Every magnificent building begins with a vision and blueprint. It would obviously be a chaotic disaster to simply grab whatever materials were within arms reach and start hammering, sawing, nailing and painting.
Yet, many investors take very little time to really think about how to design a portfolio which supports their vision for their lives. After all, the portfolio is supposed to serve you…and not the other way around.
On the broadcast couch to peer into the how and why of getting in touch with your inner investor:
- Your psychiatrist of speech and host, Robert Helms
- His psychotic co-host, Russell Gray
- The calm and sage Godfather of Real Estate, Bob Helms
Real estate investors are unique animals. Typically deal junkies, they gravitate towards the closest opportunity and dive right into the deal analysis and negotiation. And who can blame them? It’s fun!
However, most of the time the closest opportunities are wherever you happen to live. That’s fine if you happen to live a in a great market with the right mix of drivers, demographics, and supply and demand dynamics most likely to produce the financial performance you’re after.
And this isn’t to say you can’t make money with real estate in almost any market…because you can.
But being an investor is about a whole lot more than simply making money. It’s really about building a portfolio that pays you to live how you want to live. And this is an important distinction.
We’ve known investors who’ve built big portfolios that hemorrhage cash flow and are worth millions. But they get up HATING every day of their lives because they are obligated to people and responsibilities that are driving them crazy.
Of course, they can sell the whole portfolio, take the tax haircut and park all their cash in the bank at next to zero interest. But this obviously has its own set of problems.
So we think the better solution is to (quoting from Stephen Covey’s classic book Seven Habits of Highly Successful People) begin with the end in mind.
We call this “vision”…what does the finished product (or in this case, portfolio) look like when it’s perfect. THAT’s what you’re working to build.
Of course, that’s hard work and requires much introspection and thought. It’s nowhere near as fun as wheeling and dealing for properties. And that’s why so few investors take the time to do it.
So what are some practical tips for getting clarity of vision?
First, think about what’s important to you. That’s your Mission…and it has two parts, internal and external.
Your internal mission is what you want the portfolio to do for you. It’s a common mistake to think it’s just money. The idea being that if you just have enough money you can buy whatever lifestyle you want.
That’s not necessarily true because the money machine requires operation and maintenance. And if you build it wrong, it will require you to engage in activities you don’t really enjoy.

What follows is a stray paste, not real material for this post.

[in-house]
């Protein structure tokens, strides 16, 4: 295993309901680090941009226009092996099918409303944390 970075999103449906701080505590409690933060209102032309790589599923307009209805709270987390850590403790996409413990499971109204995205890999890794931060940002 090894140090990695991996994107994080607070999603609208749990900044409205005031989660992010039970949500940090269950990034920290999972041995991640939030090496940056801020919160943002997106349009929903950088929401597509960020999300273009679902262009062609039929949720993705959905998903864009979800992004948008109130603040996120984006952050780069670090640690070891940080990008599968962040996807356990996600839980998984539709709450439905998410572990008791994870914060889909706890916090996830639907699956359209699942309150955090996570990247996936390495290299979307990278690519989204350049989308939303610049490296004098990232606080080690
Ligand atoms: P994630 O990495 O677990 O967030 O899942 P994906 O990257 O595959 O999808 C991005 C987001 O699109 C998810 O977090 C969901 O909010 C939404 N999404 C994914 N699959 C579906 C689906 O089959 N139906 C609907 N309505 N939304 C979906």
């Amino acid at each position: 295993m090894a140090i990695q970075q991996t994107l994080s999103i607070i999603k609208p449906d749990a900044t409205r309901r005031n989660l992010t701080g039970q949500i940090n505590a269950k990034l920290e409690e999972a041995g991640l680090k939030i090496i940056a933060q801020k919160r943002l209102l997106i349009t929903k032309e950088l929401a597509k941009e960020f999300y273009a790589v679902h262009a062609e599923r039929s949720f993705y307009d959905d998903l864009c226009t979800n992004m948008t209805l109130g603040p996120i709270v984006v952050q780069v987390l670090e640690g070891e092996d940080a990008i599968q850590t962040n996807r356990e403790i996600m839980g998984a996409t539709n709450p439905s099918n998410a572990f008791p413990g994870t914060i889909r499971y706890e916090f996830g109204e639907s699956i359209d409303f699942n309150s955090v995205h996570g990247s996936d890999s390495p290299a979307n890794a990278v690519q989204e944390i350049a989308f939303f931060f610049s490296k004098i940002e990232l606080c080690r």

So think of your internal mission as how you spend your time, who you interact with, where you are or are required to travel, where you live, whom you support (dependents, charities, government), and what topics and trends you need to stay on top of.
There’s no free lunch. You’ll need to exert effort and energy in building and managing your wealth. That’s the bad news.
The good news is that if you build it right, it’s not work. It’s a hobby you enjoy.
Now, your external mission is simply what you want the portfolio to do for the world. This is what you trade to get what you want the world to do for you.
Maybe you want to provide low cost housing or fix up dilapidated neighborhoods.
Or maybe you want to create magnificent luxury hotels that provide a 5 star experience to the uber-rich and pull money into your local economy.
Perhaps your mission is to have assisted living facilities that help elderly people stay in a real home near their family instead of being shuttled off to an institution.
You get the idea. There are LOTS of ways to make money. But what’s your MISSION?
You can see that when you’re clear on your mission, there are many things you might have a chance to do, but shouldn’t because they are actually distractions which knock you off course.
Values also play an important role.
For example, you could go into the business of making hard money loans to desperate borrowers with the hope of being able to foreclose and seize the property for pennies on the dollar. Many opportunistic investors obtain wealth by taking advantage of someone else’s misfortune.
We’re not judging, but that’s very different than making hard money loans to help under-qualified borrowers hold onto their property and get back on their financial feet. Obviously, if your values are win-win, if this borrower gets in trouble you’re first response would be to work something out if possible…not pounce to grab the asset.
And maybe you just could never bring yourself to foreclose on or evict a family. If that’s true, then you probably don’t want to make residential property loans or own residential rental properties. Maybe self-storage, or retail / commercial would be better. You may find it less distasteful to evict boxes or a failing business.
So thinking about who you are, what you’re REALLY trying to accomplish for your self and the world, and what you’re willing (and not willing) to do, will provide the clarity you need to recognize the appropriate strategies and tactics to build a business and portfolio which fits you best.
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